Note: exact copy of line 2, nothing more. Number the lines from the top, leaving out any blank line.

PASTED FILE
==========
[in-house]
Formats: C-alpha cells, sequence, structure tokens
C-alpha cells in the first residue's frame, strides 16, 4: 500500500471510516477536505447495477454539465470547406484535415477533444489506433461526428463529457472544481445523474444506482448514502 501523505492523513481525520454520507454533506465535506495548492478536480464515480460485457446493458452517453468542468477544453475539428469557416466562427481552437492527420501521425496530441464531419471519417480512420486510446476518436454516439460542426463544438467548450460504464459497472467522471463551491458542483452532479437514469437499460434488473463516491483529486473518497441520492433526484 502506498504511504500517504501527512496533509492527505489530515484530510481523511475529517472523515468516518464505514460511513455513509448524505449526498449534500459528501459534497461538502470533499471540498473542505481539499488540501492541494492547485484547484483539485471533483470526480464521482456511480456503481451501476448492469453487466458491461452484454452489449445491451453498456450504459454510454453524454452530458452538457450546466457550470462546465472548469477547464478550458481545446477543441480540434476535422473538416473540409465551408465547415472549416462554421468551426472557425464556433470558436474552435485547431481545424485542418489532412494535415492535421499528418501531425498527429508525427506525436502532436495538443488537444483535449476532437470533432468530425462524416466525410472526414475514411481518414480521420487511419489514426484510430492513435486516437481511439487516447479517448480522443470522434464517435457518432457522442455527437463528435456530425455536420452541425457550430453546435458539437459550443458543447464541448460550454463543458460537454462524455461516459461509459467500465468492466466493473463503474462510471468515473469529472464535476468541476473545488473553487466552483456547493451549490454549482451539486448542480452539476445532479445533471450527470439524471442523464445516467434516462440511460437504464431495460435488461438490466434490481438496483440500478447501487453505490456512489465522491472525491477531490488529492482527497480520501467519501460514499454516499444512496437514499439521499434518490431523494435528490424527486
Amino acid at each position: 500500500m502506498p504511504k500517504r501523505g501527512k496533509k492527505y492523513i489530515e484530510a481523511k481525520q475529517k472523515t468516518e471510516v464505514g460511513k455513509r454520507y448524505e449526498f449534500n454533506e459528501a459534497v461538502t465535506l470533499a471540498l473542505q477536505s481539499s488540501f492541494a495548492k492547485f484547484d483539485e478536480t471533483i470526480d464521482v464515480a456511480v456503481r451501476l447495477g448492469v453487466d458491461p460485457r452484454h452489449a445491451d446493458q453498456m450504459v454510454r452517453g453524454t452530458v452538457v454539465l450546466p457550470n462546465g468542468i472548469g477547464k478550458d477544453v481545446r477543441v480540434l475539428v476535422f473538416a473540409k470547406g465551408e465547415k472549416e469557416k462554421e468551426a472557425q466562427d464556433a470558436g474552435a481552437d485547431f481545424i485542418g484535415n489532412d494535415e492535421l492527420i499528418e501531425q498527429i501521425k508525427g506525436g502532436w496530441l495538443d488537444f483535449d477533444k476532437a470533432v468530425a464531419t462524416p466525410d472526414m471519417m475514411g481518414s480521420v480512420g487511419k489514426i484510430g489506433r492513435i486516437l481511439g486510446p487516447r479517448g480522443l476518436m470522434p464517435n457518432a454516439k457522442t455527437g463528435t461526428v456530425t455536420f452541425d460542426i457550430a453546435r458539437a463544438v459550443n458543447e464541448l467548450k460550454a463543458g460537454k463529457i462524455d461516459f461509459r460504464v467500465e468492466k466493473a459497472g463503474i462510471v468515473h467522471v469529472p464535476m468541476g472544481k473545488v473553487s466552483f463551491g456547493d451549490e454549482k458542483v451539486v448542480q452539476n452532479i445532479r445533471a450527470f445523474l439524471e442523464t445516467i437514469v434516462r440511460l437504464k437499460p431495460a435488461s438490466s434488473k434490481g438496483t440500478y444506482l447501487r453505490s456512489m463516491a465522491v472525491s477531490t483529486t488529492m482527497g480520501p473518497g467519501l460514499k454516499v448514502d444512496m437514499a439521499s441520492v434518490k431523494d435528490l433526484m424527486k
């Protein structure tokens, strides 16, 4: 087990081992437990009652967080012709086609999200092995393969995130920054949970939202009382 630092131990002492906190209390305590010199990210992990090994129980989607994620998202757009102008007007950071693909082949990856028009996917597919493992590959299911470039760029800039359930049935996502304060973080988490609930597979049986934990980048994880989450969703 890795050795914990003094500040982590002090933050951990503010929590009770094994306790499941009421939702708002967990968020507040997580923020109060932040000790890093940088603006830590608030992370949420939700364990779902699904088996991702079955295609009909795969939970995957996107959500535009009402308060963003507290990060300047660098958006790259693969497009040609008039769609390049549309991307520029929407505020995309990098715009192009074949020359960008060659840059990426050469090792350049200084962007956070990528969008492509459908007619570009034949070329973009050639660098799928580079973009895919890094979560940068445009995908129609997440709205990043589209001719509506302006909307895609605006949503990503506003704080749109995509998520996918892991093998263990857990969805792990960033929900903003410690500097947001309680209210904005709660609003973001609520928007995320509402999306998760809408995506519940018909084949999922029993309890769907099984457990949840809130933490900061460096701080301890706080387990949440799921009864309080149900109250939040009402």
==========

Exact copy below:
Formats: C-alpha cells, sequence, structure tokens